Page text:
First sign of pacifier trouble sprung up when my mother was staying with us. She came running from 700 miles away when I was 3 cm dilated and 75% effaced, kept me company while I remained that way for two weeks, was there when we finally had to induce, and was a lifesaver for the three weeks that she stayed with us after Sam was born. But of course every story has its bumps. My mom is an avid lover of a sucker. I was a sucker baby. Few photos exist of my first year that don’t show me with lips clamped around a sucker.

You can imagine my husband’s aggravation every time my mother kept trying to put a pacifier in Sam’s mouth. (We did have a couple of them as baby shower gifts.) Once I caught her giving one and she insisted that “he liked it.” It got to the point that Jack was angry not just because my mom disagreed on the subject, but that his mother-in-law was deliberately and repeatedly going against our wishes. Dangerous ground here, folks. On top of being exhausted, I had to negotiate the Battle of the Binky. Calm down my husband and get my mother to quit pushing the pacifier.

I kept telling my mom that we didn’t want to use the pacifier. I made sure that I always said “we” even though it was more Jack than me at that point. I didn’t want to let on to her just how much Jack was getting pissed off at what we perceived to be disrespect of our decision. Such a little thing to cause discord, a blue and white piece of plastic, but we certainly didn’t want to set any precedent of allowing our decisions to be steamrolled. Perhaps because it did seem like a little thing, perhaps because she was such an immense help and I loved having her there, perhaps that’s why I wasn’t as forceful as I could have been. I probably would have been more adamant had it gone on.

It turned out that I didn’t need to be any more forceful because this all lasted for a mere several days. We had to take Sam back to the hospital for a fever when he was just five days old. (A story for another day.) We were admitted into the children’s wing, and while there discovered that Sam wasn’t getting enough milk and he was losing weight. There had been problems with the nursing from the first day (again – a story for another day) and lactation consultants had been on hand to help in maternity. This time the lactation consultants were showing up for nearly every meal time, and one of them spotted the pacifier. (I don’t remember why the pacifier was there.) She picked it up in disgust and said, “This is really bad. You shouldn’t use this at all. It’s just going to cause even more problems for Sam. You’re trying to get him to learn to latch on and suck from your nipples, but then you’ve got this pacifier nipple that is a completely different shape.”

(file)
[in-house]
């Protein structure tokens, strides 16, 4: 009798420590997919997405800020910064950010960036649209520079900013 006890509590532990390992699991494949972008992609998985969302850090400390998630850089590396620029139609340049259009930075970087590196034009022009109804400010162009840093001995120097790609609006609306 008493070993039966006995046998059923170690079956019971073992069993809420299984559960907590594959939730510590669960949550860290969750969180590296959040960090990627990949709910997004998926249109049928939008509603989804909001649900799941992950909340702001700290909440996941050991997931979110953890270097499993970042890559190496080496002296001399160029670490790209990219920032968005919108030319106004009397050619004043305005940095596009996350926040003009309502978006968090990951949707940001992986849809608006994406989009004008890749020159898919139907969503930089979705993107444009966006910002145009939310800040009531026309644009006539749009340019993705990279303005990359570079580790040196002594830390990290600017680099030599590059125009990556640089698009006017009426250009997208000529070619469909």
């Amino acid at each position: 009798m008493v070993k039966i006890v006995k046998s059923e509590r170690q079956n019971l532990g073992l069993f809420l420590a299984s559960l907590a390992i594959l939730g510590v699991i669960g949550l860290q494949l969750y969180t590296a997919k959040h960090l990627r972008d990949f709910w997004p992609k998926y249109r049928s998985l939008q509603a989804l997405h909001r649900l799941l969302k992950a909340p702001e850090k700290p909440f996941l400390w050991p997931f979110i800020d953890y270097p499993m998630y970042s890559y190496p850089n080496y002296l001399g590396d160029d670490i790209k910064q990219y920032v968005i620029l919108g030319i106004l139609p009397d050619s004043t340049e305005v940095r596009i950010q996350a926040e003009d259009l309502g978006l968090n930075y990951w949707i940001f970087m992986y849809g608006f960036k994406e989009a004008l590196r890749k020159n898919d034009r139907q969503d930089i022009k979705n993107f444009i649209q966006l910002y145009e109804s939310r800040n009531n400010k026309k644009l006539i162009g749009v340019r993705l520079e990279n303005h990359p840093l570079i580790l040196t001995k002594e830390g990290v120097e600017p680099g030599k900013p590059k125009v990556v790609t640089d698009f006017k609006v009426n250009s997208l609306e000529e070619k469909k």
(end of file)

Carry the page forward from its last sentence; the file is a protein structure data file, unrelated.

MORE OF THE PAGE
After the lactation consultant left the room, my mom picked up the pacifier and said, “I’ll throw away the horrible offending pacifier.” She turned to me and said, “I’m so sorry, here you are having all these problems nursing, and I didn’t even think, it didn’t even occur to me about the nipple confusion.” And she tossed the pacifier into the trash. True, it took a lactation consultant to get my mother to stop pushing the pacifier, but she did stop, and that was victory enough for me.